Things are going well at Beth Am Israel. We just completed two remarkably successful search processes for Rabbi and Education Director, and our Shaliach Tzibbur has joined us full time. Our membership is growing, and we warmly welcome our many new members. There is optimism, positive energy and an increase in commitment and involvement.
Beth Am Israel is a community of doers and not of spectators. Beth Am is a diverse community, a learning community, a spiritual and caring community and a place where we support each other.
Most of all, Beth Am Israel is our extended family. It is a place where we celebrate our life cycles together, where we gather for celebrations or when we grieve or suffer. It is a place where communally and collectively we express our sense of Jewish identity, Jewish traditions and Jewish values. We care for each other, pray together, teach our children together, learn with and from each other, and laugh and cry together. I believe, and I hope, every one of you can say, not only “I belong to Beth Am Israel,” but that “Beth Am Israel belongs to me.”
And now the financial ask which is a mandatory part of the President’s speech on Kol Nidrei. Membership dues and school tuition cover only a fraction of our expenses. Most of the rest is raised as a result of tonight’s Kol Nidrei appeal. The financial pledges that I am asking you to make tonight help us operate our building, pay our mortgage, hire and retain our professionals, run our programs, educate our children and allow us to worship, learn, celebrate, grieve, and perfect the world together. I am also asking you for a pledge for the purchase of a State of Israel Bond. This is an investment in the security and well being of the State of Israel, with the proceeds used to build infrastructure, for such things as water projects, roads, and schools. Our brothers and sisters in Israel are also our family, and now more than ever they are counting on our support.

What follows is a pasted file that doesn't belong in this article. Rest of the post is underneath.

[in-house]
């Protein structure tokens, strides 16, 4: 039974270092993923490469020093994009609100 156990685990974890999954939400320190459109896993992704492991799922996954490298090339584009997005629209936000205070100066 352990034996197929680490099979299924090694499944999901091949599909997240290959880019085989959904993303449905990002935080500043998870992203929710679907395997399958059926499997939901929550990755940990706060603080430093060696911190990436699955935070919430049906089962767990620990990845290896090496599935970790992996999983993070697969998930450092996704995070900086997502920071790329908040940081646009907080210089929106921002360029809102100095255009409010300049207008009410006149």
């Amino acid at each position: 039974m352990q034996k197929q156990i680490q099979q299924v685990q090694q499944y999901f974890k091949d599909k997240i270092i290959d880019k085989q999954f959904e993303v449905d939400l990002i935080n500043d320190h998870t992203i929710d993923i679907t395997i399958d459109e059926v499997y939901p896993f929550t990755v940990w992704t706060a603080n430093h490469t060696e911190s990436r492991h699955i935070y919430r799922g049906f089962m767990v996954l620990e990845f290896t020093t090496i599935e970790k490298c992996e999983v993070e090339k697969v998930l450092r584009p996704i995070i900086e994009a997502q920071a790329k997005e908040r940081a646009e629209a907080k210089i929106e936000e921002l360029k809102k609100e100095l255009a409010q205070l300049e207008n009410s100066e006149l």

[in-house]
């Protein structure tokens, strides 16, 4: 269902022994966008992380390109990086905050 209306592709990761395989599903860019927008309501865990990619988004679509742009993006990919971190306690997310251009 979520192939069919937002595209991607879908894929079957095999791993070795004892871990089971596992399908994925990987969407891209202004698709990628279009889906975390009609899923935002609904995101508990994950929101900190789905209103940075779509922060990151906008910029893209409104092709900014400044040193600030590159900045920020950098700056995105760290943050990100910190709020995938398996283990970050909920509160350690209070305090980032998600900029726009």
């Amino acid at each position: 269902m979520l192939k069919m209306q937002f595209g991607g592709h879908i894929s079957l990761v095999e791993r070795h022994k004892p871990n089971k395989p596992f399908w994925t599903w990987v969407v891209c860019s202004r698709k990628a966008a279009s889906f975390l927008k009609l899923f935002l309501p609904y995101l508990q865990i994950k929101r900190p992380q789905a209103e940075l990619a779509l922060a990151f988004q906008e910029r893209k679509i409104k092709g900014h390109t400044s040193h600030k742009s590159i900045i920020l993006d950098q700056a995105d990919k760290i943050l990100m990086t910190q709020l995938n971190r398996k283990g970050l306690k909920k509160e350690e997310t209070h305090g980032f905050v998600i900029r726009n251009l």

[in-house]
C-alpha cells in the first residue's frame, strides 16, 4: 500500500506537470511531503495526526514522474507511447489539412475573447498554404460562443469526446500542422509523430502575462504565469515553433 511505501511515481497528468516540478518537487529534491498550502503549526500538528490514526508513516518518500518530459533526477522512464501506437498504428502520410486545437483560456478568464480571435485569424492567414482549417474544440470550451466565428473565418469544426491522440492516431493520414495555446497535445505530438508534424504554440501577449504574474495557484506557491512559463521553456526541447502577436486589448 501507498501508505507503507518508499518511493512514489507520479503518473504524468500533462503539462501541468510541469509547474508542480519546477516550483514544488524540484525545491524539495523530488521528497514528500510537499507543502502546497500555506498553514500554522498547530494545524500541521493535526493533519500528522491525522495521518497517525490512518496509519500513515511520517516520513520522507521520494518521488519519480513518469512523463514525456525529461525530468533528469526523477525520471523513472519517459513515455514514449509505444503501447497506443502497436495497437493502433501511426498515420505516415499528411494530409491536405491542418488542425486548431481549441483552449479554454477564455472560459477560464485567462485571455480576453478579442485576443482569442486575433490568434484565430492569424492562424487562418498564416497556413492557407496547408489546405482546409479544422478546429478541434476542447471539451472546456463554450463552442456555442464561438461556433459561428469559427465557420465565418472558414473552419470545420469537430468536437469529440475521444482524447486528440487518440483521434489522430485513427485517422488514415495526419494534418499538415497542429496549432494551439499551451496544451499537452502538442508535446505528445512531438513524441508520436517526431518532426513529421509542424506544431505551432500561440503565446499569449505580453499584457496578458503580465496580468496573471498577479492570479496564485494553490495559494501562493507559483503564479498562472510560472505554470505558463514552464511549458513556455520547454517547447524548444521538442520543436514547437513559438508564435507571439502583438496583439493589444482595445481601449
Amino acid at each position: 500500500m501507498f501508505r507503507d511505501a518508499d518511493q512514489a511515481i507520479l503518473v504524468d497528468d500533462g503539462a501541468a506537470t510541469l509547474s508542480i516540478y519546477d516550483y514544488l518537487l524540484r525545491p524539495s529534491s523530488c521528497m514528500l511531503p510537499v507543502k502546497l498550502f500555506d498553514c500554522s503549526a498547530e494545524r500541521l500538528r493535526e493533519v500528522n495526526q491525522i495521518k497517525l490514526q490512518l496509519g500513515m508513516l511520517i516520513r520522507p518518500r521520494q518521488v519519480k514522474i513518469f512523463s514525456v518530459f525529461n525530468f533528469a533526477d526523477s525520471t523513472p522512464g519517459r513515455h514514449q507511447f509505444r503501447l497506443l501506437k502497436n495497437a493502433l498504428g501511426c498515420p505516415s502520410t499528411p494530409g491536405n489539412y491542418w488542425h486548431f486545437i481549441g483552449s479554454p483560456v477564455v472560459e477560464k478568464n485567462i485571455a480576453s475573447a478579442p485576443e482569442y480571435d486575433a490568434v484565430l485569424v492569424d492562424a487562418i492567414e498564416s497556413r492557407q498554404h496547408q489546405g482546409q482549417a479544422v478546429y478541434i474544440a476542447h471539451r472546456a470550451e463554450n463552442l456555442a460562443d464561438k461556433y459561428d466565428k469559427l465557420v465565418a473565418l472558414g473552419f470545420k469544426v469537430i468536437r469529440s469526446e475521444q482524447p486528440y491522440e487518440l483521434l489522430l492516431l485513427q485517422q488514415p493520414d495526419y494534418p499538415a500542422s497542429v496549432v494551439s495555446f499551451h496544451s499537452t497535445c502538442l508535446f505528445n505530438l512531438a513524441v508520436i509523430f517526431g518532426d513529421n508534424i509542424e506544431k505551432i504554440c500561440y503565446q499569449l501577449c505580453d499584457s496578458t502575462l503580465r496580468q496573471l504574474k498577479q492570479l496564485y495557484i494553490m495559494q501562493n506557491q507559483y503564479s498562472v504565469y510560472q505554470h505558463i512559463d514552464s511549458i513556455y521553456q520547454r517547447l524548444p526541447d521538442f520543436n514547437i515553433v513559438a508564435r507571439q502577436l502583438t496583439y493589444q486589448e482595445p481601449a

My Jewish journey has taught me that I am not just a child of Sol and Goldie, Holocaust survivors, but that I, you, and all of us, are also the children of Abraham and Sarah. The five thousand year old Jewish chain is alive here, in each of us, and in our community. I would like to share my father’s reflections with you from I Choose Life, where he concluded his memoir with the following words:
“I am reminded again of the Hebrew expression “Netzach Yisrael Lo Ishaker”. The Jewish people will never cease. We are the proof of it. We rose from the ashes of war and depths of the concentration camps. It is unbelievable that it happened. We were determined to survive and not allow the enemy to eliminate Jewish life. We were reduced to nothing yet we overcame with our humanity intact. We made it, and we made it for our children. “Netzach Yisrael Lo Ishaker”, the Jewish people will never cease. Amen.”
Please take a moment to reflect how blessed you are to be here tonight, to have the opportunity to continue and to strengthen the eternal Jewish chain, and let your pledge reflect what all of this means to you.
Please select your level of giving and fold down the appropriate tab on your pledge card. Each and every donation is deeply appreciated and you are making a difference. When you are through please pass your envelopes to the end of the aisle, where they will be collected by our ushers and Board of Directors.
May this Jewish New Year bring all of us health, happiness, peace and an opportunity to make a difference. “Netzach Yisrael Lo Ishaker”. Amen